President Obama to revamp U.S. Cybersecurity, unveils $19 billion plan

In a major reshuffle to tackle the security of computer networks, President Barack Obama during recent ‘Safer Internet Day’ unveiled new cybersecurity national action plan amounting to $19 billion, which calls for an immediate overhaul of aging government networks. Moreover, Obama also set up a high-level commission to boost security awareness.

Responding to a series of data breaches and cyber-attacks on government and private networks in recent years, the $19 billion plan is a significant 35 percent increase from the current levels out of which $3 billion has been specially allotted to perform patchwork of computer systems used by government agencies.

It includes installation of latest operating systems, anti-virus software, and related updated including employee training.

Issuing an executive order of the creation of a 12-member cybersecurity commission, the panel has been given a deadline of December 1 to submit its report. Hence, it is unlikely that Obama will be able to read the story since he his office term ends in November 2016.

Responding to an interview published in the Wall Street Journal, Obama revealed that too often government IT is like an Atari game in a Xbox world. He further states that the social security administration makes use of systems and code from the 1960s, and the latest operating systems and software are incompatible with those systems.

Drafted to address both short-term and long-term threats, Obama clarified that his cybersecurity plan provides every American a basic level of online security. Moreover, government agencies should be supplied with the required tools to not only increase protection of vital information but also easier for them to update in future.

With the recent leak of FBI employees and that of over 20 million federal employees in 2015, combating cyber security is of utmost importance to America’s economic and national security, adds Obama.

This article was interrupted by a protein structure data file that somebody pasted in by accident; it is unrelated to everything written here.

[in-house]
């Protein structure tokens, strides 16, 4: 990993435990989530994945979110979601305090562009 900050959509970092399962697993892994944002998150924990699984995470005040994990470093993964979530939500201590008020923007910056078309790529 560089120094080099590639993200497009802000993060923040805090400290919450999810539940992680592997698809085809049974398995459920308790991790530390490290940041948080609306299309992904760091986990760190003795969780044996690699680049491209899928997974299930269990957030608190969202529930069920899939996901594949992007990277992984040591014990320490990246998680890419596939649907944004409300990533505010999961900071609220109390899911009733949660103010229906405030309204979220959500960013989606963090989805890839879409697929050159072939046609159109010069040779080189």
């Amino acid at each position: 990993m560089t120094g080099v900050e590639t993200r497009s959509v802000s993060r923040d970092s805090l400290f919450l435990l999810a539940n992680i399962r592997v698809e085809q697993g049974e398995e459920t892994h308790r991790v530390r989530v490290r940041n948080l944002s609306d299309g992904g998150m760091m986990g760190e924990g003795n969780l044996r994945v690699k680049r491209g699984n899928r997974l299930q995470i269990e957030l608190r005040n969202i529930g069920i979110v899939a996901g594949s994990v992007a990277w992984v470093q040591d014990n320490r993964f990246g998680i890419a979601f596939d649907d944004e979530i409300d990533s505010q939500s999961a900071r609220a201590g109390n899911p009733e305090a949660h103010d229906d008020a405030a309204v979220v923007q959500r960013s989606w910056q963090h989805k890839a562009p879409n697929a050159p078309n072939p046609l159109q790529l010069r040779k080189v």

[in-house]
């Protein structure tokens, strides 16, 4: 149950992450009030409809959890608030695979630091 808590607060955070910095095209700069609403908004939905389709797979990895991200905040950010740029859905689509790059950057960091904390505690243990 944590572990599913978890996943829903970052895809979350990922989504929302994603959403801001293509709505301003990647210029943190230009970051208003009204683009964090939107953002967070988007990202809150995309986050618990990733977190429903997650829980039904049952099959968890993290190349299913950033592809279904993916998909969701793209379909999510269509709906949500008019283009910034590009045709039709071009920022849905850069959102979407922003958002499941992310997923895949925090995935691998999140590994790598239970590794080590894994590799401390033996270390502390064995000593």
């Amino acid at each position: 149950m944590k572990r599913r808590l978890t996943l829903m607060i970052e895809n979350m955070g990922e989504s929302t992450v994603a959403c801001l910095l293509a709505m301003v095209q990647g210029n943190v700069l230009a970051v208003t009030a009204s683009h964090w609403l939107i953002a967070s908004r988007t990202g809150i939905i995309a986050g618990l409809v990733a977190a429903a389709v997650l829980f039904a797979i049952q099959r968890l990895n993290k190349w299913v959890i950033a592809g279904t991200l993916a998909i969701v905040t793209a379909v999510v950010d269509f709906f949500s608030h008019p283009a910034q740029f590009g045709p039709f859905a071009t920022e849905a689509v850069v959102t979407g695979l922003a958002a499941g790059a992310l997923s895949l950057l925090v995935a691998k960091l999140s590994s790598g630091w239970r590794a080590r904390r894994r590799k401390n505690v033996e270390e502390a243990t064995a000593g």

Moreover, the US government is also concerned about the growing cyber-attacks on health care networks, retailers particularly that of the devastating cyber-attack on Sony Pictures.

A White House spokesperson, who refused to be identified, revealed that the new cyber security plan calls for not just password protection but an extra layer of security such as multi-factor PIN authentication or biometric identification.

With adequate identity proofing and strong multi-factor authentication methods, the White House will completely overhaul the security for its transactions, he adds.

In association with Google, Facebook, Dropbox, and Microsoft, President Obama is all set to launch a national cyber security awareness campaign with active participation from MasterCard, Visa, and PayPal.

Meanwhile, James Clapper, US intelligence chief slammed connected devices and gadgets which employ artificial intelligence since they are prone to hacking due to several loopholes.

However, Clapper also revealed that US intelligence services might use the IoT for identification, surveillance, monitoring, location tracking, and targeting for recruitment shortly.

While explicitly naming Russia, China, Iran and North Korea as “leading threat actors” which pose risks to US security, Clapper said that AI systems are vulnerable to a series of such deceptive tactics that might be difficult to anticipate.